Youth Media And Marketing Movers & Shakers

Today we bring you another installment of Youth Media Movers and Shakers. We’ve culled through industry publications looking for the recent executive placements we think you should know about. If you have executive news that you want us to highlight in our next “Movers and Shakers,” email us.

Sharon Lieblein is named VP Casting and Talent Development for Cartoon Network. She was previously VP of Talent and Casting for Nickelodeon. (Via Kidscreen)

Cecile Goyette has been named Executive Editor at Blue Apple Books. She had been executive editor at Alfred A. Knopf Children’s Books. (Via Mediabistro, reg required)

David Weinstock has been named Executive Creative Director at Mr. Youth. He had been Creative Director at Euro RSCG. (Via Agency Spy)

Laurel Ritchie is named President of the WNBA. She was formerly Chief Marketing Officer for Girl Scouts. (Via Ad Age, reg required)

Jackie French is promoted to SVP Series Development for MTV. French, a driving force behind such MTV hits as Jersey Shore and The Real World, will continue to oversee creative development and production on a number of MTV series, including Jersey Shore, on which she serves as an executive producer, and The Real World, now in its 25th season. French was previously VP, MTV Series Production. (Via Deadline Hollywood)

Chris Rantamaki is named VP Original Series for Spike TV. He will oversee the development of non-scripted series. Rantamaki was previously with Discovery Channel, where he was VP of production and oversaw such series as Auction Kings, The Colony, Howe & Howe Tech, and Gang Wars. (Via Deadline Hollywood)

Caroline McCarthy joins the Trends & Insights Team at Google, tasked with “humanizing” the search giant’s massive amounts of user data. She had been a blogger with CNET for the past five…

 
 

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Millennial News Feed

Quote of the Day: “There's been a resurgence in the home cook, and that's been my biggest interest. There's increasing amounts of high-quality, interesting produce and recipes to use.”—Male, 29 ,NC

Millennial moms are a coveted demographic for marketers, but are ads missing the mark when portraying them? A recent global study found that advertisers “may be overestimating the value women place on appearances during early motherhood:” only 30% of new mothers and pregnant women would use “beautiful” to describe themselves, but 63% say marketers have used the term to described people like them. These “airbrushed version[s] of motherhood,” could cost brands consumers, as six in 10 Millennial moms stating they rather see real moms in ads instead of actors. (Campaign US)

The financial crisis has triggered distrust between Millennials and financial institutions, negatively affecting traditional banks. At first glance the future of banks looks grim: 71% of Millennials would rather go to the dentist than to the bank, 73% are more interested in financial services from Google and Amazon than established banks, and 33% believed they won’t need banks in five years. However, banks have the opportunity to cater to Millennials by putting digital first: 74% say mobile banking is very important to them, and 40% said they rather communicate with banks via email and websites. (Avoka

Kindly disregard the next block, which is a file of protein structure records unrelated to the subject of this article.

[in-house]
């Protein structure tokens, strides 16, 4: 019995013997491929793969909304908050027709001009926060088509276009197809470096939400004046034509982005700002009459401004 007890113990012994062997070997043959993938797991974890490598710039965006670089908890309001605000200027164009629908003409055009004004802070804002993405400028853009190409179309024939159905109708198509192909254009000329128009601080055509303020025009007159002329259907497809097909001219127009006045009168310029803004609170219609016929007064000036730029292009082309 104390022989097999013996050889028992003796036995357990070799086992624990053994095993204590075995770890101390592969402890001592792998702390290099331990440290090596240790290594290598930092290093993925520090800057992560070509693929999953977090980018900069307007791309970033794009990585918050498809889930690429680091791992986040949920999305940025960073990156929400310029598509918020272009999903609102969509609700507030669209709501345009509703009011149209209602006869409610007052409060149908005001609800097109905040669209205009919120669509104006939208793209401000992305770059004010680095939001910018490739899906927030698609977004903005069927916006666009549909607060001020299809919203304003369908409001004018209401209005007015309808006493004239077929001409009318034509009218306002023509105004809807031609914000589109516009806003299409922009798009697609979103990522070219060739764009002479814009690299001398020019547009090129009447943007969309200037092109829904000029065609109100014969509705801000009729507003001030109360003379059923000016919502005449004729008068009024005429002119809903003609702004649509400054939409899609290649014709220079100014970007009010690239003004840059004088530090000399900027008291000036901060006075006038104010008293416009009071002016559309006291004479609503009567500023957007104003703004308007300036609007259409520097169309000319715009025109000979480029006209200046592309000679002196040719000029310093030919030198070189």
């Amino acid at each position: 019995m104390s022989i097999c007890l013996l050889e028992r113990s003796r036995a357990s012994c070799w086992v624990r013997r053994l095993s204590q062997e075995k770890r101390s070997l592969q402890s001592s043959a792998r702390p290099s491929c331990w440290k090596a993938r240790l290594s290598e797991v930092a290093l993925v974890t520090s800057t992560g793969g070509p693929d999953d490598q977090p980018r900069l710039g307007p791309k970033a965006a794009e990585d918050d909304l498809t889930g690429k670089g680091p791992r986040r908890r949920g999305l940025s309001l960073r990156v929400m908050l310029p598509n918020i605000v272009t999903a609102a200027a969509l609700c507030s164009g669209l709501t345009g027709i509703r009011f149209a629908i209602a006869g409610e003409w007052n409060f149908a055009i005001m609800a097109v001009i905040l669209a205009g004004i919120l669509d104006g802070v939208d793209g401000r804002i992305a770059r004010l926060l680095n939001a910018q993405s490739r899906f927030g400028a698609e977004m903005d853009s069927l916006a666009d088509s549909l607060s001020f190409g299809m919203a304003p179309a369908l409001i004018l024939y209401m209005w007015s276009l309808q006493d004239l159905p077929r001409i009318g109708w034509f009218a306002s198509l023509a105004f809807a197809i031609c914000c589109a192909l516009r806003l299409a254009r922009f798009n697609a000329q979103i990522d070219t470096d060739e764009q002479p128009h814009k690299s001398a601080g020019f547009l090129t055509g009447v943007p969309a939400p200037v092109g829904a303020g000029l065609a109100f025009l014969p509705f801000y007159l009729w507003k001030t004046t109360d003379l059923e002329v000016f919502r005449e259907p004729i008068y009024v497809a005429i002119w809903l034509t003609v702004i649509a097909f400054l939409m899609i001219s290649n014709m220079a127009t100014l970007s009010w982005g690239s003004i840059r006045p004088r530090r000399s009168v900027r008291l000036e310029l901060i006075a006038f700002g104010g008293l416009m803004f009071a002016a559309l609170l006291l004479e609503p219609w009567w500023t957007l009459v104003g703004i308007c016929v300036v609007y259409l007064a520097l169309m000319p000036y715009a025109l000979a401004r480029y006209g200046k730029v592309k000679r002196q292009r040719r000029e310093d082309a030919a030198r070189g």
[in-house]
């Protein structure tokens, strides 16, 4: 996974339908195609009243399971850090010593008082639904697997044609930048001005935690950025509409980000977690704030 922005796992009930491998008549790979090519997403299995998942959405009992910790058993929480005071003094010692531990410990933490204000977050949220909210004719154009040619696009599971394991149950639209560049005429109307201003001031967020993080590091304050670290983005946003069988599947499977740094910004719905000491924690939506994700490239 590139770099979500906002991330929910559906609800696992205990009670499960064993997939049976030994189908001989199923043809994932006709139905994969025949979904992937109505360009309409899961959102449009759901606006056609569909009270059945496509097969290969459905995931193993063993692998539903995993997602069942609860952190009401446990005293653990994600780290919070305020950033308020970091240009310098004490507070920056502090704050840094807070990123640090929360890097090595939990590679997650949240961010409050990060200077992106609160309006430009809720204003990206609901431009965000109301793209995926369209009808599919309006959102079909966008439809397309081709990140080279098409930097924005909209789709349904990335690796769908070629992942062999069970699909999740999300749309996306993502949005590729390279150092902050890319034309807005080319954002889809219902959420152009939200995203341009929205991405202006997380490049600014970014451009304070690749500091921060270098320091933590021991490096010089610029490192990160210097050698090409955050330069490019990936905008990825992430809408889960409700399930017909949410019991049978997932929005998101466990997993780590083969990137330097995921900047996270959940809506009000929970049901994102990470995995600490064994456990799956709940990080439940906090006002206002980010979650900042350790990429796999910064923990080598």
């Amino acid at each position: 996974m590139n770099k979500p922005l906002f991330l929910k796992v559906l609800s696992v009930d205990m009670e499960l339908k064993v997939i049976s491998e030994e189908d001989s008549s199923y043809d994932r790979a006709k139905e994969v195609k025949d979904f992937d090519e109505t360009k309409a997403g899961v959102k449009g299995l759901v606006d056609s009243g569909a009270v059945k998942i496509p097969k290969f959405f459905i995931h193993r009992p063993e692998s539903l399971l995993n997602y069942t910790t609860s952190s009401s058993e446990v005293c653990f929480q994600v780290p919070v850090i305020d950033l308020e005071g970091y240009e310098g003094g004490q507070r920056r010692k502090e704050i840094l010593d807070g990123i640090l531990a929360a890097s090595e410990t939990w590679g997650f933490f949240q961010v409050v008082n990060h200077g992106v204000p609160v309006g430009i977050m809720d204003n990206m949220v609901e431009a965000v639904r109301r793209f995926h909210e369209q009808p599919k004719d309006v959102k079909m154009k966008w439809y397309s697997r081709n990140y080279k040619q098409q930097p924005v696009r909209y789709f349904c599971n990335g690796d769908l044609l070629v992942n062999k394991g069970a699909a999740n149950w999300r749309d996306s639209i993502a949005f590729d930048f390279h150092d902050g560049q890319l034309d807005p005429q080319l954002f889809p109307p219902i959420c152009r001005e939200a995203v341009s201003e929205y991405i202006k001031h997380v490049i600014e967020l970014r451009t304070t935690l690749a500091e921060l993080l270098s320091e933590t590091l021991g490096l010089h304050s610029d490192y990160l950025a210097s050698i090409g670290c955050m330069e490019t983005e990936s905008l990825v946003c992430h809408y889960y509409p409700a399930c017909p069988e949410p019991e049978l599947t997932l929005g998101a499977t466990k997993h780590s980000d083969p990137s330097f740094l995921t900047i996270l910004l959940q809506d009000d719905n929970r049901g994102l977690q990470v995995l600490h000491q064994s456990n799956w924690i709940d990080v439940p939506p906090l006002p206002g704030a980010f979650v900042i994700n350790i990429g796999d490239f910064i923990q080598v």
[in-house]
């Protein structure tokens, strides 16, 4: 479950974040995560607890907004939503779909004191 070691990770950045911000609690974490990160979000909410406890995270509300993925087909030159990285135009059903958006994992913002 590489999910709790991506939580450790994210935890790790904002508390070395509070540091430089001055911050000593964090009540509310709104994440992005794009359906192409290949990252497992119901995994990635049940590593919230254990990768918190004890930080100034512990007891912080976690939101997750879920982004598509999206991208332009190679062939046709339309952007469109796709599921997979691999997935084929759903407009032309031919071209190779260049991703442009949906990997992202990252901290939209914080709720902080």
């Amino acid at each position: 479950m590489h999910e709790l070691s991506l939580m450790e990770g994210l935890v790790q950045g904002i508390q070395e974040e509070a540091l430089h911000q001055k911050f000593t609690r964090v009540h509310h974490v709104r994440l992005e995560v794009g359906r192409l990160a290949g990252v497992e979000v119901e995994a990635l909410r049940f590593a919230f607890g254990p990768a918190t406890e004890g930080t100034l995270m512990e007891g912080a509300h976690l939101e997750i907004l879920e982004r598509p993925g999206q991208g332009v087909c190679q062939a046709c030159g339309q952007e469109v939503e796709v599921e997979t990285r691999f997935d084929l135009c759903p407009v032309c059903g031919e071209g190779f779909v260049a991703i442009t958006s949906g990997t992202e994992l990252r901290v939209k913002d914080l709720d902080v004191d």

When we asked Millennials and teens what would make them eat at McDonald’s, customization and variety was one theme we uncovered, and the chain is making changes to give them what they want. The brand’s new “Create Your Taste” effort uses touch-screen kiosks that allow for ordering one-of-kind burgers with “multiple bun options, specialty sauces, and unique toppings.” Presentation and quality are also on par with fast casual restaurants: burgers and fries are served in “trendy metal mesh basket[s],” and the ingredients are reportedly “of shockingly good quality.” The update is a continuation of McDonald’s turnaround plan, which introduced all-day breakfast last year and revived sales. (Business Insider

Brands looking to work with digital influencers should take note: There is actually a possibility of being too popular online. Once social media influencers reach a “critical mass” of followers, audience engagement begins decreasing, and continues to drop as their follower count rises. However, “micro-influencers,” or accounts that have a following between the 10,000-100,000 range, “get an average of two-to-five times more organic engagement per Instagram post, compared to those with more than 100,000 followers.” For these micro-influencers, sponsored posts take a back seat to their personal content, creating a more authentic tone—and they  may present a “sweet spot” for marketers. (Digiday

Obsessee is a media brand with no publication and no website, and it could be the future of magazines for Gen Z. The “fashion-focused digital entity” tailors content to each of the various platforms it lives on, which currently includes Snapchat, Facebook, Instagram, Twitter, Pinterest, Tumblr, Spotify, Periscope and Google Plus. This native content multi-platform approach was conceived when research showed 14-22-year-olds avoid websites, prefer content on social media channels, and would rather get information from individuals instead of brands. Obsessee conversational, positive content targets Gen Z values: “approachability, inclusivity and authenticity.” (Fashionista

Quote of the Day: “I like shopping at Trader Joe’s, because it’s a fun alternative to the usual chain supermarkets to pick up specialty items that are tasty.”—Male, 33, MD

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